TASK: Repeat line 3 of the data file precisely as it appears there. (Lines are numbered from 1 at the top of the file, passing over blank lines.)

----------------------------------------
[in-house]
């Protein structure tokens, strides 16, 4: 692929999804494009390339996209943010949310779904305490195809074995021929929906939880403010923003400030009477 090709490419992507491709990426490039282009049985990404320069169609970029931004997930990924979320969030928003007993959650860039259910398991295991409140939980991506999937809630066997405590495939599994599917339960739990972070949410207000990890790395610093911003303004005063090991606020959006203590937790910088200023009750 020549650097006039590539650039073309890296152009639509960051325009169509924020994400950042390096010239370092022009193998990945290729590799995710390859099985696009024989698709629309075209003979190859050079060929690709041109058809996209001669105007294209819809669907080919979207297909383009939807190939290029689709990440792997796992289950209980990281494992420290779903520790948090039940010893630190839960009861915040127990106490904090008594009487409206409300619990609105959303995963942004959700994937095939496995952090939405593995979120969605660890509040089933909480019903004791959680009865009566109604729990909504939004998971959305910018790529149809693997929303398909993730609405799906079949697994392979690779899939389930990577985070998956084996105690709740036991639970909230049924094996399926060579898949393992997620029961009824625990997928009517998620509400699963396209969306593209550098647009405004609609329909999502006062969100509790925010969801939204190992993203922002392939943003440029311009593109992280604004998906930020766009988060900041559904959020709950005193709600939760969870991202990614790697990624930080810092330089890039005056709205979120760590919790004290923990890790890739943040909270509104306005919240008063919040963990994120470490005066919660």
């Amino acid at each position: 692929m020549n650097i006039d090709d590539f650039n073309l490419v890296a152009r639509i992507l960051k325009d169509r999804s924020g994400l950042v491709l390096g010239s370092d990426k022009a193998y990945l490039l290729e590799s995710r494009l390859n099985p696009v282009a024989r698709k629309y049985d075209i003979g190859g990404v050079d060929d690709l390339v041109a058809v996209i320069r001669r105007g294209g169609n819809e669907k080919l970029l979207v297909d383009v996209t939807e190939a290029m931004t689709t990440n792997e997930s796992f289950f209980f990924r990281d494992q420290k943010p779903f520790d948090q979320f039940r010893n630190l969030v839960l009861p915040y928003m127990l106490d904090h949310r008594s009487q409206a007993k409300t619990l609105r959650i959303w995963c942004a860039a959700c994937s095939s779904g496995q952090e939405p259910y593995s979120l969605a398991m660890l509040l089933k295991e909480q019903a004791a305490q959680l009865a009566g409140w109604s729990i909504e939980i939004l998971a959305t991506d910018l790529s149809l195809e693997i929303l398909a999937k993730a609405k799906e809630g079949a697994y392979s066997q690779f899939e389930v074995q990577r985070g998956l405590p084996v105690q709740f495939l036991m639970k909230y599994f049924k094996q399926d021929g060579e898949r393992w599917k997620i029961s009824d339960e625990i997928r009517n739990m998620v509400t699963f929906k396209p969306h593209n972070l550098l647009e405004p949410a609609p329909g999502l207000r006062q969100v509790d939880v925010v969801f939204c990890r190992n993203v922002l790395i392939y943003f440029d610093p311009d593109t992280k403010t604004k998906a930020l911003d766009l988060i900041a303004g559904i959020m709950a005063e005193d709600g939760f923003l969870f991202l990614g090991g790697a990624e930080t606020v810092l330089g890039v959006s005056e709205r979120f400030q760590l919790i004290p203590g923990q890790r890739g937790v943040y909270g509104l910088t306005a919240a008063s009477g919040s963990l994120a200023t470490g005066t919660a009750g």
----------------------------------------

């Amino acid at each position: 692929m020549n650097i006039d090709d590539f650039n073309l490419v890296a152009r639509i992507l960051k325009d169509r999804s924020g994400l950042v491709l390096g010239s370092d990426k022009a193998y990945l490039l290729e590799s995710r494009l390859n099985p696009v282009a024989r698709k629309y049985d075209i003979g190859g990404v050079d060929d690709l390339v041109a058809v996209i320069r001669r105007g294209g169609n819809e669907k080919l970029l979207v297909d383009v996209t939807e190939a290029m931004t689709t990440n792997e997930s796992f289950f209980f990924r990281d494992q420290k943010p779903f520790d948090q979320f039940r010893n630190l969030v839960l009861p915040y928003m127990l106490d904090h949310r008594s009487q409206a007993k409300t619990l609105r959650i959303w995963c942004a860039a959700c994937s095939s779904g496995q952090e939405p259910y593995s979120l969605a398991m660890l509040l089933k295991e909480q019903a004791a305490q959680l009865a009566g409140w109604s729990i909504e939980i939004l998971a959305t991506d910018l790529s149809l195809e693997i929303l398909a999937k993730a609405k799906e809630g079949a697994y392979s066997q690779f899939e389930v074995q990577r985070g998956l405590p084996v105690q709740f495939l036991m639970k909230y599994f049924k094996q399926d021929g060579e898949r393992w599917k997620i029961s009824d339960e625990i997928r009517n739990m998620v509400t699963f929906k396209p969306h593209n972070l550098l647009e405004p949410a609609p329909g999502l207000r006062q969100v509790d939880v925010v969801f939204c990890r190992n993203v922002l790395i392939y943003f440029d610093p311009d593109t992280k403010t604004k998906a930020l911003d766009l988060i900041a303004g559904i959020m709950a005063e005193d709600g939760f923003l969870f991202l990614g090991g790697a990624e930080t606020v810092l330089g890039v959006s005056e709205r979120f400030q760590l919790i004290p203590g923990q890790r890739g937790v943040y909270g509104l910088t306005a919240a008063s009477g919040s963990l994120a200023t470490g005066t919660a009750g």